Bridge It agrees to pay FTC $18 million in refunds to resolve deceptive marketing allegations

Payments
In Re: Bridge IT d/b/a Brigit
Date: Oct. 17, 2023

Issue: Bridge IT Inc.’s stipulated orders with the Federal Trade Commission (FTC) over allegations that it deceptively marketed cash advances to consumers.

Case Summary: Bridge IT Inc., creators of personal finance app “Brigit,” agreed to pay $18 million in refunds to resolve FTC allegations that it deceptively marketed cash advances to consumers.

The FTC alleged Brigit advertised to financially struggling consumers they could quickly access cash advances up to $250 by signing up for a $9.99 monthly subscription. Brigit allegedly informed consumers that its cash advances would be processed instantly for free and there would be no interest or late fees. However, the FTC claimed Brigit charged a 99-cent fee for instant transfers and would not allow users to cancel auto-renewing subscriptions until their advances were repaid. The FTC alleged only approximately 1% of customers received access to the $250 advance, and approximately 20% were denied access to cash advances entirely.

According to the FTC, Bridge IT violated Section 5 of the FTC Act by participating in deceptive and unfair acts or practices. The commission also alleged that Bridge IT’s claim its cash advance was available without “hidden fees” was false and misleading because it charged consumers an additional 99-cent fee for ​“express delivery” of the cash advance, and it required consumers to maintain their $9.99/month subscription while their cash advance was still being paid off. In addition, the FTC alleged Bridge IT engaged in dark patterns by making it difficult for consumers to cancel their monthly subscription, including by: refusing to honor cancellation requests made through email or chat; forcing customers to navigate through several pages on the mobile application and then navigate back to the Brigit website to cancel; forcing customers to select a reason for cancellation before honoring the request; and using repeated, more prominent calls to action to encourage customers to inadvertently retain their membership.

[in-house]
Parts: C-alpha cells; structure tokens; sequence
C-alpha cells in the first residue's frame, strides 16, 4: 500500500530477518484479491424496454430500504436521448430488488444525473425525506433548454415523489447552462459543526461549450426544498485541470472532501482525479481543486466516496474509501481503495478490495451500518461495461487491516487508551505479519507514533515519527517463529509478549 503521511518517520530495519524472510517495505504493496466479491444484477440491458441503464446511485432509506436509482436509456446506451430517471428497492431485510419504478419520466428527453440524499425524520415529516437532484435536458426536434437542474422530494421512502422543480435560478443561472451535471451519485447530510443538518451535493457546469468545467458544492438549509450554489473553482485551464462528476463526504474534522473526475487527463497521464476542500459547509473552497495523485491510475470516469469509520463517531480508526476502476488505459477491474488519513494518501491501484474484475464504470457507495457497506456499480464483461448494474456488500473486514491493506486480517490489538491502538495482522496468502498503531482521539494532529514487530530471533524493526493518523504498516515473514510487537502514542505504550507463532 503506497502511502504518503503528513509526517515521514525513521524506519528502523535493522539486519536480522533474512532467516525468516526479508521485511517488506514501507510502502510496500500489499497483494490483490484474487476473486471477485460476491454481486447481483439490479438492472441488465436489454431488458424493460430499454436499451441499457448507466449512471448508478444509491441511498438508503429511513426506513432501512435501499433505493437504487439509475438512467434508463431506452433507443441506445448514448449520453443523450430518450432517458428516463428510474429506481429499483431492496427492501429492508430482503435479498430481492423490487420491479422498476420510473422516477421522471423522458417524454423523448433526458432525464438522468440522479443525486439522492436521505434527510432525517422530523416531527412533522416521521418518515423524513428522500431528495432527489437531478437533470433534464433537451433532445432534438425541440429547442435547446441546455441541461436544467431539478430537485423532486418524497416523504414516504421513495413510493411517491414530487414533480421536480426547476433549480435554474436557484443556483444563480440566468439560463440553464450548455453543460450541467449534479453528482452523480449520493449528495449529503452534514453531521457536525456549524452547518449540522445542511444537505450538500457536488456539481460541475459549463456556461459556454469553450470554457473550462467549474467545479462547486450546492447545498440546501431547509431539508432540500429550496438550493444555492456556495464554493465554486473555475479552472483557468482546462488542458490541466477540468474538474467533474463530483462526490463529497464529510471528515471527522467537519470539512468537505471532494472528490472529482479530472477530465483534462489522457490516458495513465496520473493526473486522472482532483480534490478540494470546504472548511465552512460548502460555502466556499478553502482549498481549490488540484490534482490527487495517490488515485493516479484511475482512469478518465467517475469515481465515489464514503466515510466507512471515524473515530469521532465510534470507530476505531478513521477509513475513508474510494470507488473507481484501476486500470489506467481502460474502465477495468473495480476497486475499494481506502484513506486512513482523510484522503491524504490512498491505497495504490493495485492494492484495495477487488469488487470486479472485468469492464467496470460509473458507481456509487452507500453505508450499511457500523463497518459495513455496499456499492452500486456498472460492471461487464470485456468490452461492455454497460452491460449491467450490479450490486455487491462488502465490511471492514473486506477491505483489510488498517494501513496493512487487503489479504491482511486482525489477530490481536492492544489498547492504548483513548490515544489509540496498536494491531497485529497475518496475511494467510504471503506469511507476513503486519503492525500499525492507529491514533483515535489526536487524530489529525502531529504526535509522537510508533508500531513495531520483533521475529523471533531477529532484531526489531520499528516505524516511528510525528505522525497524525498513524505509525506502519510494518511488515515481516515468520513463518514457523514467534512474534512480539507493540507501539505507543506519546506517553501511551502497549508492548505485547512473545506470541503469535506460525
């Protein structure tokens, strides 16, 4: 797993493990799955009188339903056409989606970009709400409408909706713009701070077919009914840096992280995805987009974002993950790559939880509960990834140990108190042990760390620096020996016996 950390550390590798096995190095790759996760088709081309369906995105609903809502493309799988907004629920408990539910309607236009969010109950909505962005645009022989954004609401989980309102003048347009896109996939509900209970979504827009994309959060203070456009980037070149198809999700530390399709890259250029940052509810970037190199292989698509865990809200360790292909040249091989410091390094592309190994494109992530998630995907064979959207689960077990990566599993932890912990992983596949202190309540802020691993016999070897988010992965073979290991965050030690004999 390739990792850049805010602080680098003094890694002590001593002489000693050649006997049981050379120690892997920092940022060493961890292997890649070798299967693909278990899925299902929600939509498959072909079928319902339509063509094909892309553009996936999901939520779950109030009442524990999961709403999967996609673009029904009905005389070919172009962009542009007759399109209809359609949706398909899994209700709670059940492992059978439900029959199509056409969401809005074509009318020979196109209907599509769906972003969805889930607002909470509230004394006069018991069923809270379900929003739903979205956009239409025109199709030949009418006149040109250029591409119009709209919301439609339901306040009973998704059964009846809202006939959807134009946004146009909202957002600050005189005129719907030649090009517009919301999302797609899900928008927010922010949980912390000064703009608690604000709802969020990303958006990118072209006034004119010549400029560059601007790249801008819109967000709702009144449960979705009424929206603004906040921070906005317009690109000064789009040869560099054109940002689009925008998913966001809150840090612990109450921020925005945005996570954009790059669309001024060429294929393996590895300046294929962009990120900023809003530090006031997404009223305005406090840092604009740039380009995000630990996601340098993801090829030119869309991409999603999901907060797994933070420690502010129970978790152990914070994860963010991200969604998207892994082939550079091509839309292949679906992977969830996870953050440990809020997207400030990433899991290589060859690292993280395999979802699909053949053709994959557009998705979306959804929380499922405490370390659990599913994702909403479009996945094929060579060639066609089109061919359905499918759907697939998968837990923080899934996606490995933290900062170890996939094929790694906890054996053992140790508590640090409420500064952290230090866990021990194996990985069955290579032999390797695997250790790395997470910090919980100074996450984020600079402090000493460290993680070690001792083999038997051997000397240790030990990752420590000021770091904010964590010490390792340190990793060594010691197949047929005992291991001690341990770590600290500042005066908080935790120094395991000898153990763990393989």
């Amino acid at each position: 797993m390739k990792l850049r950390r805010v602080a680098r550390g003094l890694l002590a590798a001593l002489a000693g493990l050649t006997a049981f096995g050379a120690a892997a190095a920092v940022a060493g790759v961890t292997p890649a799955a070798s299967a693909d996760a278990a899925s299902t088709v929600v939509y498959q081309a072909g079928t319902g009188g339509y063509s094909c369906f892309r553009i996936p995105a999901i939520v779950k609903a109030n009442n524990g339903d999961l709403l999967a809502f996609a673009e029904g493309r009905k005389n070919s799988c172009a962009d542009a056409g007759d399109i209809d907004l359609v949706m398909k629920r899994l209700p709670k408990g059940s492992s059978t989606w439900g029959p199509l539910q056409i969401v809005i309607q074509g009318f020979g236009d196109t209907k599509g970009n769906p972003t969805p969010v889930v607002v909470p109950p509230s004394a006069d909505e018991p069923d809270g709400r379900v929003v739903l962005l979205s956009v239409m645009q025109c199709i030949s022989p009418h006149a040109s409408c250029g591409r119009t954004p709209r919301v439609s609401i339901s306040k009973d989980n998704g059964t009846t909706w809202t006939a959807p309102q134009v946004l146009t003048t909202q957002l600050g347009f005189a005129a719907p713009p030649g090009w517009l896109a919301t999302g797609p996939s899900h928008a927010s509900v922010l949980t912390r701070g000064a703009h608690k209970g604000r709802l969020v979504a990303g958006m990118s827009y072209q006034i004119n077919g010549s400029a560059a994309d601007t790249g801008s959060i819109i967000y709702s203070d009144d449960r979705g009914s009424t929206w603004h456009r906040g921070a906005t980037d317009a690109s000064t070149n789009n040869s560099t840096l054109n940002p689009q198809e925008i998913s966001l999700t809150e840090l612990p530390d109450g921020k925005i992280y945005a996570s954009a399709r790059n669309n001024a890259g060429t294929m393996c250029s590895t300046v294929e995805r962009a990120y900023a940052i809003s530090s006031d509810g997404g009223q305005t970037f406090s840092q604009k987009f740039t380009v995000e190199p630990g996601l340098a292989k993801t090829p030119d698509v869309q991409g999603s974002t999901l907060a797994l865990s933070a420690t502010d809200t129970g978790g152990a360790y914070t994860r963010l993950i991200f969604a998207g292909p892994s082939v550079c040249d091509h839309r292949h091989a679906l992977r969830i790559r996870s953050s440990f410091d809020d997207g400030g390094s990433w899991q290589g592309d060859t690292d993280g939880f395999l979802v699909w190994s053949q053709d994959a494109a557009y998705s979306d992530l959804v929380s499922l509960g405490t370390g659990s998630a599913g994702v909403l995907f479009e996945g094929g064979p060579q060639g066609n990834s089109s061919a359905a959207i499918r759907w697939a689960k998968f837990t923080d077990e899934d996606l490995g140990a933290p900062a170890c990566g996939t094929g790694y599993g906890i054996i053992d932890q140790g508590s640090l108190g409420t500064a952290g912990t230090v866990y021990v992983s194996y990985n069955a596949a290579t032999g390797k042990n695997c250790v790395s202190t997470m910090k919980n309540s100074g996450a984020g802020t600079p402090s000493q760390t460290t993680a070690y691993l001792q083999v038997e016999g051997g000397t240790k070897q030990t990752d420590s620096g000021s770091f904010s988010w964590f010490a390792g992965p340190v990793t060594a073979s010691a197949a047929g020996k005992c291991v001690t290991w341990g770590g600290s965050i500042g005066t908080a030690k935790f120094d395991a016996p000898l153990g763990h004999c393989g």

Additionally, the FTC alleged Bridge IT violated the Restore Online Shoppers Confidence Act by offering its mobile app over the internet while using an unlawful negative option feature. FTC defines negative option marketing as a transaction in which a customer’s silence or failure to take an affirmative action to reject goods or services is interpreted as acceptance of an offer.

Bottom Line:  The FTC’s settlement will become final after court approval. Bridge IT neither admitted nor denied FTC’s allegations.

Documents: Stipulated Order

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